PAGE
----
Parallel institutions may be demanded to replace the government in areas where the government performed useful services. In so far as the government fulfilled "needs" of society it can be replaced by the market system where "needs" are expressed as economic demand and command a price. If the government was doing things which are not profitable on the free market it signifies that people do not want these services as much as they want other things. If this is the case, then why should they be made to pay for them? There is no just answer to this question. The most common reply usually contains presumptions as to the inefficacy of the free market. For instance J. K. Galbraith contends that the space program (which is so necessary and does so much good for everyone) could not be financed by private enterprise because of the tremendous costs involved. In fact the government has no resources at all but what it takes from private enterprise in taxes. The taxes from such companies as General Motors alone provide enough resources for a large percentage of the costs of the space program. The only thing the government does in financing the space program is to take the resources from companies like GM out of worthwhile production and use them for production which people think is not as important as the production from which they were withdrawn.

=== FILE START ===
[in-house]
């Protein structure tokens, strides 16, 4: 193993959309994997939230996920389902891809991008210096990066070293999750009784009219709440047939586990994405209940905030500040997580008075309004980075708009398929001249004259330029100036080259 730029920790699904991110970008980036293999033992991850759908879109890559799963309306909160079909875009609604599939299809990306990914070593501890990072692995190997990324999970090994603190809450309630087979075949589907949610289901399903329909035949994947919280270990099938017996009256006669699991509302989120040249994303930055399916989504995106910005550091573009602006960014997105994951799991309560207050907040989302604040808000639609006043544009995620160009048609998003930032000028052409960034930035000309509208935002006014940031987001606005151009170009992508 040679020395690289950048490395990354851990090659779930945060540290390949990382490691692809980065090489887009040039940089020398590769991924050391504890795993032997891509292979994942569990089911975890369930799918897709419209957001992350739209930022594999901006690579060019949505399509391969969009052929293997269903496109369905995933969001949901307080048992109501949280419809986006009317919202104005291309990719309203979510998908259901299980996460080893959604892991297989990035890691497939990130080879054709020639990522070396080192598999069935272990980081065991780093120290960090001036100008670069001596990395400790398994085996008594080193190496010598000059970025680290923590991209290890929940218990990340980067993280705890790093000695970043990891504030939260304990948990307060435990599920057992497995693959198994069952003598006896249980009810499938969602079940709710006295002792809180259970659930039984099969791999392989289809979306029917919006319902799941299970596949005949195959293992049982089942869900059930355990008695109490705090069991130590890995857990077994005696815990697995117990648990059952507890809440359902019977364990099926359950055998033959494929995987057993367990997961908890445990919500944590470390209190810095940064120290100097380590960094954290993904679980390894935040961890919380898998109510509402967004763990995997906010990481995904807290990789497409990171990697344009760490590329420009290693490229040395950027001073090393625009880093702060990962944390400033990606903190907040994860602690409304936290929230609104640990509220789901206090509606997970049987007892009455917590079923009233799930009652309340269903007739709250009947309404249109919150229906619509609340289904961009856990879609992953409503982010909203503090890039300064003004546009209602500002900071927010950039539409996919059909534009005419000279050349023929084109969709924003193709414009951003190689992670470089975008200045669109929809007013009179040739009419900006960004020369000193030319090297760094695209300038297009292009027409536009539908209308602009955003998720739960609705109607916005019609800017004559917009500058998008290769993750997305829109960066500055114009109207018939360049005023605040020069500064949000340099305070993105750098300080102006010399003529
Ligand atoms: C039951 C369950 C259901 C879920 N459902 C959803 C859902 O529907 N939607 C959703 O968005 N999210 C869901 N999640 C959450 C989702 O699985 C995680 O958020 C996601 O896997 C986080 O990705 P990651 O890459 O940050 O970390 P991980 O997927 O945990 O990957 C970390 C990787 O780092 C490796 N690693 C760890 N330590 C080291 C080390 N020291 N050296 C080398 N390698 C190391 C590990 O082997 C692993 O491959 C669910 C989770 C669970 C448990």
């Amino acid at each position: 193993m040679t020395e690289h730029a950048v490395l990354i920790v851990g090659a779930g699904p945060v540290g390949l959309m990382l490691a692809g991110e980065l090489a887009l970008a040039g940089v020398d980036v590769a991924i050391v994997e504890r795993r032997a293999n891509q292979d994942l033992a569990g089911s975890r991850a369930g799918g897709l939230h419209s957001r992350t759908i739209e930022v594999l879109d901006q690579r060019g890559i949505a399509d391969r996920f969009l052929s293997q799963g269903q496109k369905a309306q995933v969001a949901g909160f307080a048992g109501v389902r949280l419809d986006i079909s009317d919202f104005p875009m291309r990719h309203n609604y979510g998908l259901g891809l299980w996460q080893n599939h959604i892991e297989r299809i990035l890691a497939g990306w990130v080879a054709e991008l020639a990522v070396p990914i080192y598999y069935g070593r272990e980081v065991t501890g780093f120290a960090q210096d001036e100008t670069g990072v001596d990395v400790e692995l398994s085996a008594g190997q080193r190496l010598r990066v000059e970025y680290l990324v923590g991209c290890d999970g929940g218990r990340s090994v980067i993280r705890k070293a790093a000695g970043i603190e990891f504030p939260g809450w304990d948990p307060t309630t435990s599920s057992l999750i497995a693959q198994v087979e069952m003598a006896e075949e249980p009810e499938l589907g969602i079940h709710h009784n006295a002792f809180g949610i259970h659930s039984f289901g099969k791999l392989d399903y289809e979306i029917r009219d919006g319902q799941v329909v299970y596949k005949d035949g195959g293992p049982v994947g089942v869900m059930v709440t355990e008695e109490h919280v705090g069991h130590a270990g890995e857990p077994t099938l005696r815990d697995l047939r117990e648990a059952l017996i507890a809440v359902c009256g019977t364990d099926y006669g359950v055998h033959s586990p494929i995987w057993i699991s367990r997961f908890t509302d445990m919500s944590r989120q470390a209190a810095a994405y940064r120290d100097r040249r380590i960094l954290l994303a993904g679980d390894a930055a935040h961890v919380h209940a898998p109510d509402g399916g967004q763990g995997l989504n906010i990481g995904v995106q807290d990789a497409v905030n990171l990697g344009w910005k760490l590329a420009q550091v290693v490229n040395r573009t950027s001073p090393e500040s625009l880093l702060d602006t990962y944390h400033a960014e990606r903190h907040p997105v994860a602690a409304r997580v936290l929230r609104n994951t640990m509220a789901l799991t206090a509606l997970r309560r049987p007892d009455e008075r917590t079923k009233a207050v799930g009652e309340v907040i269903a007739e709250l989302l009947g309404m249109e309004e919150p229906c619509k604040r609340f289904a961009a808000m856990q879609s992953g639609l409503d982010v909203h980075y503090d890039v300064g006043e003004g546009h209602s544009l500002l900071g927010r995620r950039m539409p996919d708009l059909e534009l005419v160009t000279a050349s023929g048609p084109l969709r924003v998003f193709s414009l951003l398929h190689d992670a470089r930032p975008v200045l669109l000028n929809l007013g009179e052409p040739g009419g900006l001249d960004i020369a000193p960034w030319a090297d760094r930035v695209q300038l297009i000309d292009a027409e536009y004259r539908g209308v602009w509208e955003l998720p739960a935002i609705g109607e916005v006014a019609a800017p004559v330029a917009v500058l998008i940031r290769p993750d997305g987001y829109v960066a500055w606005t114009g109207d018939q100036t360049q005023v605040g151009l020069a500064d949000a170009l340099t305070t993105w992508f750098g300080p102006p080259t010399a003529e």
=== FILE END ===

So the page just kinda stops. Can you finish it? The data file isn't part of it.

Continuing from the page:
It is often contended that the free market is unable to perform certain vital services and that some coercive institution is needed to keep law and order and to pass laws and regulate people. If you grant any validity to this argument you admit that we live in an absurd world where institutionalized evil is logically necessary to preserve order. By admitting this you imply that there are no absolute moral standards. If governments have legitimate power to coerce, then people have no inalienable rights and there is no basis for morality. I believe there are no contradictions in nature and that ethics are in accord with nature, consequently there can be no such thing as a logically necessary evil. Governments which engage in coercion and plunder then must be unnecessary and replaceable. I further believe that peaceful cooperation can better be achieved through peaceful cooperation than through monopolizing coercion in the hands of government. Peaceful cooperation on the free market, which has improved the quality of services in all other fields, would, if allowed, provide a better system of protection from criminals than governments have. After all, governments in so far as they provide useful services use methods which private industry could easily duplicate or improve so long as there is a demand and people are willing to pay.